The girl can't help it.
Slated to play just twenty minutes at the Gem Theater, Marilyn Maye's hour-long set made everything else that transpired at Thursday's event seem like an afterthought.
She's that exceptional.
Accompanied by pianist Billy Stritch, bassist Gerald Spaits and drummer Jim Eklof, the 82-year-old joked and sang for an audience of about 300. Now that Lena Horne has passed, perhaps among living saloon singers only Tony Bennett rivals Maye. Hearing Maye croon "The Song Is You," "Come Rain or Come Shine," "Mountain Greenery," "Blues In the Night" and "You Don't Know Me" was like stepping back in time. The great American songbook will, of course, remain after Maye and Bennett are gone, but the unaffectedly old school way of singing them will have vanished.
Maye is also hilarious. Here are three of her quips from Thursday:
"I met my first husband when I was booked in the Drum Room. I was a singer and he was a dancer. So we danced and sang together."Oh, by the way, there was also a film premiere Thursday. The thirty-minute "sneak peak" of Kansas City Jazz & Blues: Past, Present & Future was promising. I trust that the sound, sync and lighting issues will be worked out in the final edit. Talking heads included Greg Carroll, Frank Driggs, Chuck Haddix, Jayne McShann, Roger Nabor, Lindsay Shannon and Bobby Watson. David Basse delivers the money line. Leon Brady also has a memorable quote. Upon its completion the documentary almost certainly will become an essential document of Kansas City's music history.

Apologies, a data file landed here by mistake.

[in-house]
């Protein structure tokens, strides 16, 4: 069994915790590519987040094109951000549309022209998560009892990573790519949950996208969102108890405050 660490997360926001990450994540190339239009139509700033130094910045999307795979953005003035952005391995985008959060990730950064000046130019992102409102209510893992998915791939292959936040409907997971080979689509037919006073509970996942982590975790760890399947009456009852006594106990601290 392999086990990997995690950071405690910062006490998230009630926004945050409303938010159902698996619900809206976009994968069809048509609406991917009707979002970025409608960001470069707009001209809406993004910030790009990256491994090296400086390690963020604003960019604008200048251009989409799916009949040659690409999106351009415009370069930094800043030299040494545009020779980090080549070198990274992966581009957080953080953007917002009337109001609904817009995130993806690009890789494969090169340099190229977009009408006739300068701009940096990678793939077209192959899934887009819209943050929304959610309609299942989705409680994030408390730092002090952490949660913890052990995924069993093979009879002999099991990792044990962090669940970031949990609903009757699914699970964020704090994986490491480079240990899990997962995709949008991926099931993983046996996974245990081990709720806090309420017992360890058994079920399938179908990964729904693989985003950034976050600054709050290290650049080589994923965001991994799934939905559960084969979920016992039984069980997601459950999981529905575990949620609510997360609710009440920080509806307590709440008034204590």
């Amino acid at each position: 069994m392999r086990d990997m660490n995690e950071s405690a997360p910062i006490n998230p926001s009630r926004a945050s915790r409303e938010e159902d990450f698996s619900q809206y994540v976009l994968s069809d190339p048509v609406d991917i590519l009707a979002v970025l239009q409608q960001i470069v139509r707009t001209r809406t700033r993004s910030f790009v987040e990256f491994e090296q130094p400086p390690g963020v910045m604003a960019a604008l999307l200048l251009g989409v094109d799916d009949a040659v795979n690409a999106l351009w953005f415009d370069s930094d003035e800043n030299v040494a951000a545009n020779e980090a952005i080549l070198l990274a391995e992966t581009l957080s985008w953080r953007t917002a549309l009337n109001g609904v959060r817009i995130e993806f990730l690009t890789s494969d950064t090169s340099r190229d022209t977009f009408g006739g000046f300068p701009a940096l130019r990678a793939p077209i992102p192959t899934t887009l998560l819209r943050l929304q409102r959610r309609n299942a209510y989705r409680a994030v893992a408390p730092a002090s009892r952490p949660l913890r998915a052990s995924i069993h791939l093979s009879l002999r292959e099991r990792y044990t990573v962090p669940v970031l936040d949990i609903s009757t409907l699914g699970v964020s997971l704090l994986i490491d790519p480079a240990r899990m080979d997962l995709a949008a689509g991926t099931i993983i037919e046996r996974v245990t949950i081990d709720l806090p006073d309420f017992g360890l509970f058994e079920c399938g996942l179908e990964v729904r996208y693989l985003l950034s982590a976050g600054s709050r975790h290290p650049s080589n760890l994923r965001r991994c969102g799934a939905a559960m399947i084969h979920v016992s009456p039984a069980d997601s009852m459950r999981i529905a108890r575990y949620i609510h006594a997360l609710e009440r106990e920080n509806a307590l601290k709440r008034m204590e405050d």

"We don't always play the exact proper melody. There's other notes to be had."
"Creative people like to drink. I know, because I had three very creative husbands."
On most any other night, a moment during Diverse's opening set would have been the highlight. Joined by saxophonist Matt Otto and pianist T.J. Martley, the band was tearing into Charlie Parker's "Now's the Time" when trumpeters Stan Kessler and Lonnie McFadden chimed in from the back of the theater. They strolled down adjoining aisles to join Diverse on stage.
Also of note: Young poet Robert Brown (above) delivered a clever piece, smooth jazz artist Marion Meadows played a solo soprano composition and tribute was paid to the late Ed Fenner. The evening concluded with a blues jam.
Only Maye, however, was capable of representing Kansas City's past, present and future. She accepted an honorary trophy before her masterful performance.
"It's a lifetime achievement award," Maye noted. "But I'm not through."
(Original images by Plastic Sax.)